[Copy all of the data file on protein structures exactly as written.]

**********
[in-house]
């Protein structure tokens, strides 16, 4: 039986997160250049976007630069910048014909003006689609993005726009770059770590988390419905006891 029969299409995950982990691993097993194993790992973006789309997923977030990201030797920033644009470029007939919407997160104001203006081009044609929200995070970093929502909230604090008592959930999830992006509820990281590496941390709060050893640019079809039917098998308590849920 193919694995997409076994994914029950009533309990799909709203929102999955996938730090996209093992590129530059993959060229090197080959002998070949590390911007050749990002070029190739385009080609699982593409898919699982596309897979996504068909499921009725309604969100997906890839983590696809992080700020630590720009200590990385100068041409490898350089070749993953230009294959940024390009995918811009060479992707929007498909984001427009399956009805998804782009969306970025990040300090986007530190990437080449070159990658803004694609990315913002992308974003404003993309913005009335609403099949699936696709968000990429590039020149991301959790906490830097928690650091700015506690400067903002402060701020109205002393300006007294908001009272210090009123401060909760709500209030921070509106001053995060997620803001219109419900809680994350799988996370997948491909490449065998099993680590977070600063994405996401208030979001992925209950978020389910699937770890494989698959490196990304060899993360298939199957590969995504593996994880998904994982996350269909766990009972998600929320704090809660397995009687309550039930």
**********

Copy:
[in-house]
């Protein structure tokens, strides 16, 4: 039986997160250049976007630069910048014909003006689609993005726009770059770590988390419905006891 029969299409995950982990691993097993194993790992973006789309997923977030990201030797920033644009470029007939919407997160104001203006081009044609929200995070970093929502909230604090008592959930999830992006509820990281590496941390709060050893640019079809039917098998308590849920 193919694995997409076994994914029950009533309990799909709203929102999955996938730090996209093992590129530059993959060229090197080959002998070949590390911007050749990002070029190739385009080609699982593409898919699982596309897979996504068909499921009725309604969100997906890839983590696809992080700020630590720009200590990385100068041409490898350089070749993953230009294959940024390009995918811009060479992707929007498909984001427009399956009805998804782009969306970025990040300090986007530190990437080449070159990658803004694609990315913002992308974003404003993309913005009335609403099949699936696709968000990429590039020149991301959790906490830097928690650091700015506690400067903002402060701020109205002393300006007294908001009272210090009123401060909760709500209030921070509106001053995060997620803001219109419900809680994350799988996370997948491909490449065998099993680590977070600063994405996401208030979001992925209950978020389910699937770890494989698959490196990304060899993360298939199957590969995504593996994880998904994982996350269909766990009972998600929320704090809660397995009687309550039930």